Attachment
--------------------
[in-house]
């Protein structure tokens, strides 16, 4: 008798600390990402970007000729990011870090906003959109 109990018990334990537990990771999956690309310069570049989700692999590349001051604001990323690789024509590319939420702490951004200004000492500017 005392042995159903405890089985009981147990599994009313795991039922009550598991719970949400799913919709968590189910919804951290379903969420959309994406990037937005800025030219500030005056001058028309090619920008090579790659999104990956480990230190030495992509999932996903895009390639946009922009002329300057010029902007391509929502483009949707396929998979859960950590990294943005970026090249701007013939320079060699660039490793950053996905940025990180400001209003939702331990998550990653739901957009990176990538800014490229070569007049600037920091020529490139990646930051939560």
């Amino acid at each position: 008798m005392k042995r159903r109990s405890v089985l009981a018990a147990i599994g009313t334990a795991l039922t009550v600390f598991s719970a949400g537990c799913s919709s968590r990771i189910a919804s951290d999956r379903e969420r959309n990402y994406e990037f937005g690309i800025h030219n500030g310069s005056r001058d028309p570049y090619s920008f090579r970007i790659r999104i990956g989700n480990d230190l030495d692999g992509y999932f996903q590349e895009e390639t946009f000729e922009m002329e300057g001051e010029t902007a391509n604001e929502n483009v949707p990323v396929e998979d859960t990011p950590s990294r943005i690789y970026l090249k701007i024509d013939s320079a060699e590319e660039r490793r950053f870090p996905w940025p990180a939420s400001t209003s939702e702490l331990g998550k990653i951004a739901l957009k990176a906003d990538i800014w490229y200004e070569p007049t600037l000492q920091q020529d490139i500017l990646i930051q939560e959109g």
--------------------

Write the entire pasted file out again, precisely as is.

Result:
[in-house]
């Protein structure tokens, strides 16, 4: 008798600390990402970007000729990011870090906003959109 109990018990334990537990990771999956690309310069570049989700692999590349001051604001990323690789024509590319939420702490951004200004000492500017 005392042995159903405890089985009981147990599994009313795991039922009550598991719970949400799913919709968590189910919804951290379903969420959309994406990037937005800025030219500030005056001058028309090619920008090579790659999104990956480990230190030495992509999932996903895009390639946009922009002329300057010029902007391509929502483009949707396929998979859960950590990294943005970026090249701007013939320079060699660039490793950053996905940025990180400001209003939702331990998550990653739901957009990176990538800014490229070569007049600037920091020529490139990646930051939560």
């Amino acid at each position: 008798m005392k042995r159903r109990s405890v089985l009981a018990a147990i599994g009313t334990a795991l039922t009550v600390f598991s719970a949400g537990c799913s919709s968590r990771i189910a919804s951290d999956r379903e969420r959309n990402y994406e990037f937005g690309i800025h030219n500030g310069s005056r001058d028309p570049y090619s920008f090579r970007i790659r999104i990956g989700n480990d230190l030495d692999g992509y999932f996903q590349e895009e390639t946009f000729e922009m002329e300057g001051e010029t902007a391509n604001e929502n483009v949707p990323v396929e998979d859960t990011p950590s990294r943005i690789y970026l090249k701007i024509d013939s320079a060699e590319e660039r490793r950053f870090p996905w940025p990180a939420s400001t209003s939702e702490l331990g998550k990653i951004a739901l957009k990176a906003d990538i800014w490229y200004e070569p007049t600037l000492q920091q020529d490139i500017l990646i930051q939560e959109g």